[sdiy] Digital VU

Ben Bradley ben.pi.bradley at gmail.com
Fri Aug 4 04:19:44 CEST 2017


I did it again, folks, I "posted" to the original poster rather than
the list. That may be an intentional list "feature" but I much prefer
the list itself be the default reply rather than the OP. Here's what I
sent to Tim four hours ago:

There's a lot of details left out of this conversation, so excuse me
if you're already thinking along these lines, but I'd think peak hold
should be the highest level of every sample (within the last
half-second or however long you want it to hold) before filtering.
This gives the most useful value of "how close am I to clipping?" The
average/RMS/whatnot levels are useful, especially if you're used to
the response of old-fashioned analog meters, but it seems to me the
"VU meter" standard was to give a consistent response between
different devices, even though they were all known to be imperfect and
less than theoretically possible, but a good compromise at the time.
The original "VU meter standard" specified copper oxide rectifiers!
Nowadays you can make the attack and rolloff of these values just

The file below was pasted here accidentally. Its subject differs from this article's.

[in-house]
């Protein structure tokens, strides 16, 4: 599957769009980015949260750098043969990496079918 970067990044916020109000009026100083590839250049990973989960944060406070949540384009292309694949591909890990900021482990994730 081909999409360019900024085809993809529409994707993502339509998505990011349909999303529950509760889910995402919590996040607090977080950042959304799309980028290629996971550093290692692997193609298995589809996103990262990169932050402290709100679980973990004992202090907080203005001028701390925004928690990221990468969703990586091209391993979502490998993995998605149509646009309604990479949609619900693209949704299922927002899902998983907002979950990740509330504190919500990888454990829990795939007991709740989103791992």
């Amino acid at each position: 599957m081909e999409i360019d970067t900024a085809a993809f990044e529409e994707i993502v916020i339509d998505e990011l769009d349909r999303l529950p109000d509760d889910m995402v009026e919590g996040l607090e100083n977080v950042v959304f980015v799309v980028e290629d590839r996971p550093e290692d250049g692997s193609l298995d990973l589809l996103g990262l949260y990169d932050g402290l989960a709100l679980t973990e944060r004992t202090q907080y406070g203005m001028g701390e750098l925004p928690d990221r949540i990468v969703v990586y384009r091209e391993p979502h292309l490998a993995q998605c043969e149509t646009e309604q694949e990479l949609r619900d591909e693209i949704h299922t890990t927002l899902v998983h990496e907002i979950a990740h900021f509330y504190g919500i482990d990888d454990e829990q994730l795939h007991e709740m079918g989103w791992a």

about whatever you want them to be.

So the meter response and whatnot may be partly determined by
who is going to use it. The problem with an average (or RMS, anything
integrated over time) level is it won't show when a short peak goes to
clipping, so (IMHO) you need to show peak at the same time, perhaps as
a single lighted LED above the LED-bar average level.

For the filtering, a leaky integrator might be what you want. It can
do low-pass filtering at cutoff frequencies orders of magnitude below
the sample rate, yet takes a whole lot less computation (basically a
single MAC operation per sample) than other methods. Offhand (meaning
I haven't actually thought this through), I'd think you could do two
or three in cascade with leak constants adjusted to get a faster
rolloff slope and still properly detect the lowest frequencies.

https://en.wikipedia.org/wiki/Leaky_integrator


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